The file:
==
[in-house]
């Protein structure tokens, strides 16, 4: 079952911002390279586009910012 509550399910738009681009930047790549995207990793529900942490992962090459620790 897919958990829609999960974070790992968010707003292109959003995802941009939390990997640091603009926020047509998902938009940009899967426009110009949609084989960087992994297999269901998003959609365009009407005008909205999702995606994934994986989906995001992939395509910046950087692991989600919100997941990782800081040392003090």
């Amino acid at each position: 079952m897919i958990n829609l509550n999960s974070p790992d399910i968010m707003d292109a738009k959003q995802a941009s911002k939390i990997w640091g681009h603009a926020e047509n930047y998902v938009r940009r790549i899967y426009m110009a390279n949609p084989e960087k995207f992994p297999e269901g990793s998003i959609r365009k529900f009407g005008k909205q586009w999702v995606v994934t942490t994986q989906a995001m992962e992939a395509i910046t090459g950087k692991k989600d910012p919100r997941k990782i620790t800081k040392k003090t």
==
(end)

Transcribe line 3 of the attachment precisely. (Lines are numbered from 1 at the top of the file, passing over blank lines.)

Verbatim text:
């Amino acid at each position: 079952m897919i958990n829609l509550n999960s974070p790992d399910i968010m707003d292109a738009k959003q995802a941009s911002k939390i990997w640091g681009h603009a926020e047509n930047y998902v938009r940009r790549i899967y426009m110009a390279n949609p084989e960087k995207f992994p297999e269901g990793s998003i959609r365009k529900f009407g005008k909205q586009w999702v995606v994934t942490t994986q989906a995001m992962e992939a395509i910046t090459g950087k692991k989600d910012p919100r997941k990782i620790t800081k040392k003090t």